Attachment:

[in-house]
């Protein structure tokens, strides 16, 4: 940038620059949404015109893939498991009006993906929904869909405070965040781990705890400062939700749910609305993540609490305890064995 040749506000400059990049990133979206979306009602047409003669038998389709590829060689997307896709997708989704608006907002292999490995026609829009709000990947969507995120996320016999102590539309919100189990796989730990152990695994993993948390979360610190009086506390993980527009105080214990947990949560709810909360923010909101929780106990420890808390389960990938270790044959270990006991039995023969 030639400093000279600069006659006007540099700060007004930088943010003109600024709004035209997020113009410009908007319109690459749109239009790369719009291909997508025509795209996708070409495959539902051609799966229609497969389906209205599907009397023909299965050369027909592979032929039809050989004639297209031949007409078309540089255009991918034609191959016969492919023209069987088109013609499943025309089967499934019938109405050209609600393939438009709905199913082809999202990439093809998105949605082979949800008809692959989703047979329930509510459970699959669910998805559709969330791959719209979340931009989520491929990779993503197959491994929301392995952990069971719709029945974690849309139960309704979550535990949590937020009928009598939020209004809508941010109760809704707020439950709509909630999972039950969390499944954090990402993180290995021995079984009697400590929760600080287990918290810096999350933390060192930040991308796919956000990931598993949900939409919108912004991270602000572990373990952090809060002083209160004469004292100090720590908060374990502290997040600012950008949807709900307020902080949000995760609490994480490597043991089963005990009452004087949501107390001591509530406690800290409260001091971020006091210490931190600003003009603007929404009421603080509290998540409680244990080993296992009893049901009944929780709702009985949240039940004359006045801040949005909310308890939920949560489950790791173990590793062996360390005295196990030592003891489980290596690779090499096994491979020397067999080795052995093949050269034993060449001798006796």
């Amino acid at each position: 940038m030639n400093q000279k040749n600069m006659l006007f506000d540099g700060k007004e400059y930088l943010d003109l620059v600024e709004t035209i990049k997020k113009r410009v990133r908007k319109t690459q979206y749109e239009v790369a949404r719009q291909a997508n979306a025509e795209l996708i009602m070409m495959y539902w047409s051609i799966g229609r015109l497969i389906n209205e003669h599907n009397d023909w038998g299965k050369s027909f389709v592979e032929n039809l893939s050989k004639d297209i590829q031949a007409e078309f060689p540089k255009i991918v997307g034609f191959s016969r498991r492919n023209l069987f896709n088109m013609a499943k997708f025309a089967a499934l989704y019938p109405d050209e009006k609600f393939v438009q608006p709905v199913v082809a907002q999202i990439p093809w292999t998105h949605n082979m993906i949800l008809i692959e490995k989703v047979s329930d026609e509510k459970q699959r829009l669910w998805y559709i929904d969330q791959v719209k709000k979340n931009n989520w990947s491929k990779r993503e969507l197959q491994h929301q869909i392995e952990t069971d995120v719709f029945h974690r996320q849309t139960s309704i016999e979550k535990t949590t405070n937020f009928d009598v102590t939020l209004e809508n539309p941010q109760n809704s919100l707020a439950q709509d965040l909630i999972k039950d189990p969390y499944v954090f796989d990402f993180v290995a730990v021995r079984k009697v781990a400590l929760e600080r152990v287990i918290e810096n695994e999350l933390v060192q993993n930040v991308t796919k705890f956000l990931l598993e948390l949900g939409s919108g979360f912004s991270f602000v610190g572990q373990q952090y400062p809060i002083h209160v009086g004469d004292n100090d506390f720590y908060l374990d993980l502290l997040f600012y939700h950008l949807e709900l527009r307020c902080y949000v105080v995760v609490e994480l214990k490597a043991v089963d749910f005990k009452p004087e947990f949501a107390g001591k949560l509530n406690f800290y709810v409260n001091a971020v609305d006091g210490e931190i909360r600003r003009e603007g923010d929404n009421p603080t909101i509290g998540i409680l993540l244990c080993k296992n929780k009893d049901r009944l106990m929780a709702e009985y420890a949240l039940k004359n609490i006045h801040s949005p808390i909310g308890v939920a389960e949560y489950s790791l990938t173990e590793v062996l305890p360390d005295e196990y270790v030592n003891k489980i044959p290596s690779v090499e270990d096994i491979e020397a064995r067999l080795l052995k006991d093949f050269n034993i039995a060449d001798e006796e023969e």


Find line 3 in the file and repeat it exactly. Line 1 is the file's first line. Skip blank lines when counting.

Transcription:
């Amino acid at each position: 940038m030639n400093q000279k040749n600069m006659l006007f506000d540099g700060k007004e400059y930088l943010d003109l620059v600024e709004t035209i990049k997020k113009r410009v990133r908007k319109t690459q979206y749109e239009v790369a949404r719009q291909a997508n979306a025509e795209l996708i009602m070409m495959y539902w047409s051609i799966g229609r015109l497969i389906n209205e003669h599907n009397d023909w038998g299965k050369s027909f389709v592979e032929n039809l893939s050989k004639d297209i590829q031949a007409e078309f060689p540089k255009i991918v997307g034609f191959s016969r498991r492919n023209l069987f896709n088109m013609a499943k997708f025309a089967a499934l989704y019938p109405d050209e009006k609600f393939v438009q608006p709905v199913v082809a907002q999202i990439p093809w292999t998105h949605n082979m993906i949800l008809i692959e490995k989703v047979s329930d026609e509510k459970q699959r829009l669910w998805y559709i929904d969330q791959v719209k709000k979340n931009n989520w990947s491929k990779r993503e969507l197959q491994h929301q869909i392995e952990t069971d995120v719709f029945h974690r996320q849309t139960s309704i016999e979550k535990t949590t405070n937020f009928d009598v102590t939020l209004e809508n539309p941010q109760n809704s919100l707020a439950q709509d965040l909630i999972k039950d189990p969390y499944v954090f796989d990402f993180v290995a730990v021995r079984k009697v781990a400590l929760e600080r152990v287990i918290e810096n695994e999350l933390v060192q993993n930040v991308t796919k705890f956000l990931l598993e948390l949900g939409s919108g979360f912004s991270f602000v610190g572990q373990q952090y400062p809060i002083h209160v009086g004469d004292n100090d506390f720590y908060l374990d993980l502290l997040f600012y939700h950008l949807e709900l527009r307020c902080y949000v105080v995760v609490e994480l214990k490597a043991v089963d749910f005990k009452p004087e947990f949501a107390g001591k949560l509530n406690f800290y709810v409260n001091a971020v609305d006091g210490e931190i909360r600003r003009e603007g923010d929404n009421p603080t909101i509290g998540i409680l993540l244990c080993k296992n929780k009893d049901r009944l106990m929780a709702e009985y420890a949240l039940k004359n609490i006045h801040s949005p808390i909310g308890v939920a389960e949560y489950s790791l990938t173990e590793v062996l305890p360390d005295e196990y270790v030592n003891k489980i044959p290596s690779v090499e270990d096994i491979e020397a064995r067999l080795l052995k006991d093949f050269n034993i039995a060449d001798e006796e023969e």